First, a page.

The Prof has pointed out that by virtue of an obscure piece of legislation, "The Scotland Act 1998 (Modification of Schedules 4 and 5)  Order 2015  the Scottish Parliament had, in 2015, been given the power to amend the date of the next Scottish Parliament Election. I readily concede I didn't know that, although the Prof himself was good enough to link to the Hansard debate in which it was clearly intended as a temporary measure. But while I might excuse myself from ignorance of an obscure Statutory Instrument the Prof also drew attention to The Scottish Election (Dates) Act 2016 of which I should have been aware earlier. For it uses the devolved competence of the 2015 Order to fix the date of the next Scottish Election as 6th May 2021.

But I don't think the Prof is interpreting things properly (ducks).

Because the 2015 Order was clearly intended as a temporary measure pending what became the Scotland Act 2016. And it says something quite different.

Section 2 of the Scotland Act 1998 (the founding Statute) says

    "The poll at subsequent ordinary general elections shall be held on the first Thursday in May in the fourth calendar year following that in which the previous ordinary general election was held, unless the day of the poll is determined by a proclamation under subsection (5)."

Section 5 of the Scotland Act 2016 amends that.

I've tried unsuccessfully formatting and reformatting this to get it on the page so here is the link http://www.legislation.gov.uk/ukpga/2016/11/section/5/enacted

In summary the section (as amended) now reads

"The poll at subsequent ordinary general elections shall be held on the first Thursday in May in the fourth calendar year following that in which the previous ordinary general election was held unless

(a) subsection (2A) prevents the poll being held on that day......"

Subsection 2A reads

"The poll shall not be held on the same day as the poll at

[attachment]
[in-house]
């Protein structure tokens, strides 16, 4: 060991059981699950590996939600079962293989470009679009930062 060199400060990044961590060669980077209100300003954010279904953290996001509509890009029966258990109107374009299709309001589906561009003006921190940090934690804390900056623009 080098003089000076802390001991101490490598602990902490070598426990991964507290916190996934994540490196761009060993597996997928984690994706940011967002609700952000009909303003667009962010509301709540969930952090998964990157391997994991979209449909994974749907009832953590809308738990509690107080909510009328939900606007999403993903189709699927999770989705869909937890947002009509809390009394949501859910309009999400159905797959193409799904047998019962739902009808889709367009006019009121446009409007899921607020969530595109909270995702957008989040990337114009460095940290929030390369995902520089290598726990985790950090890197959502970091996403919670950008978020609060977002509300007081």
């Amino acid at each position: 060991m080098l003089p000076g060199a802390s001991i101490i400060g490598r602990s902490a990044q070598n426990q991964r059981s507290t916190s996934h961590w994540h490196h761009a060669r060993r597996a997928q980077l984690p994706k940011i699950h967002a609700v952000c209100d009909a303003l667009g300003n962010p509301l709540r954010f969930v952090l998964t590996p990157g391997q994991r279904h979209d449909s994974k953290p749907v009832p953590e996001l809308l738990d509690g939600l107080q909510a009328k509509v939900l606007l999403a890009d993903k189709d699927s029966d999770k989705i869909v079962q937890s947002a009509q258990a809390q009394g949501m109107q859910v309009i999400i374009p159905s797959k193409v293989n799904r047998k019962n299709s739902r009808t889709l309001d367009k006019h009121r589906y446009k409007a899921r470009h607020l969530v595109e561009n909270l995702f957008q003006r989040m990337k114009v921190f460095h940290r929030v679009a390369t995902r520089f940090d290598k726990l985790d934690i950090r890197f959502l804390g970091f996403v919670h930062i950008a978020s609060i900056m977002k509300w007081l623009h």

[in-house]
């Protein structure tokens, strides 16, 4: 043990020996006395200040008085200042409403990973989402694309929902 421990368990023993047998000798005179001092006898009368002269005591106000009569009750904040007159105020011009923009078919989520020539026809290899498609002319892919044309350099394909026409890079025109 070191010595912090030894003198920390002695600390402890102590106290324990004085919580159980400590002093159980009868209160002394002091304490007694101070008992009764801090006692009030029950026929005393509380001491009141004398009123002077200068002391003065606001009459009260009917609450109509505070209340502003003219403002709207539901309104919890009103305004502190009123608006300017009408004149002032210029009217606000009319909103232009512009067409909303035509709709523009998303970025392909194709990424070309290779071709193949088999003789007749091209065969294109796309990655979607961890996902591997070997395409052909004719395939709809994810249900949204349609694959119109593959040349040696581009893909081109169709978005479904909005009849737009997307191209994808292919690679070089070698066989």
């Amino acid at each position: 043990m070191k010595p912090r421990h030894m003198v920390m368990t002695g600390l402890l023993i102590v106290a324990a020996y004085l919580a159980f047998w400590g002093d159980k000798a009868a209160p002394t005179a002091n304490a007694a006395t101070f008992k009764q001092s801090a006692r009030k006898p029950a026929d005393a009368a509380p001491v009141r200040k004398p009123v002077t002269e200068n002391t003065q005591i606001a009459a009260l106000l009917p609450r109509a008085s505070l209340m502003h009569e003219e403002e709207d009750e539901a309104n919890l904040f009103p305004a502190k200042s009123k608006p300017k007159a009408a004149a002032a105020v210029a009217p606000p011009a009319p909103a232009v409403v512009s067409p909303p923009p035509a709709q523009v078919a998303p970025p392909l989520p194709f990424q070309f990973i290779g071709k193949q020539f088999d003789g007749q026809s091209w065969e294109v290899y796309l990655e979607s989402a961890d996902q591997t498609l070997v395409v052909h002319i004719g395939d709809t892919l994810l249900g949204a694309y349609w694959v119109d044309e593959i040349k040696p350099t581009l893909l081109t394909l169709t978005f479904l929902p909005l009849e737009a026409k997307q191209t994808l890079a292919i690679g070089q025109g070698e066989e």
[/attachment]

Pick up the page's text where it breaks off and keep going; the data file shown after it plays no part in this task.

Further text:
(a) a Parliamentary General Election......"

I readily admit I've cut out a lot of irrelevant text here for brevity (and clarity) but if you doubt me, feel free to look at it for yourself.

Now, sections 4-10 of the Scotland Act 2016 have not yet been commenced but when they are they will become the law of the land. And they will then dictate when the next Scottish Parliament election will be, notwithstanding any Holyrood legislation. For, for the avoidance of any doubt on the matter, section 10(7) of the Scotland Act 2016 specifically revokes "The Scotland Act 1998 (Modification of Schedules 4 and 5) Order 2015".

So, in summary, if Sections 4-10 of the Scotland Act 2016 are commenced, the next Scottish Parliament Election will be on the first Thursday in May 2020. I stand by that argument.




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Sunday, 16 April 2017

Off with the Cap!

It is always worse if you have first hand experience of a particularly cruel government policy.

My day to day work now is mainly in the area of family law and accordingly I regularly see people whose relationships have recently broken up.

A standard scenario is meeting a woman with children who has been working part time, in order to discharge child responsibilities, while her departed husband or partner worked full time. And her immediate concern is how she'll survive on a much reduced family income; pay her bills; feed her kids.

And for the last fifteen years plus one of my first pieces of advice has been to check her eligibility for Tax Credits. On any number of occasions this has led to a realisation that her financial position is not as bleak as it first appeared. Thanks for the advice regularly follows. Only my belief that politics has no place in professional life forbids the response "Don't thank me, thank Gordon Brown."

Tax Credits were one of the greatest successes of the last Labour Government. Between their introduction in 1998/99 and the Tories initial assault on them after 2012/13, they reduced the percentage of children living in poverty from 35% to 19%. And 65% of all Tax Credit recipients ARE WORKING! A much higher percentage still of those with children all aged five or over.

The value of Tax Credits has already been reduced, but the most recent restriction, from 6th April past, is the most outrageous. Unless already born, from that date Child Tax Credits will only be paid in respect of the first two children.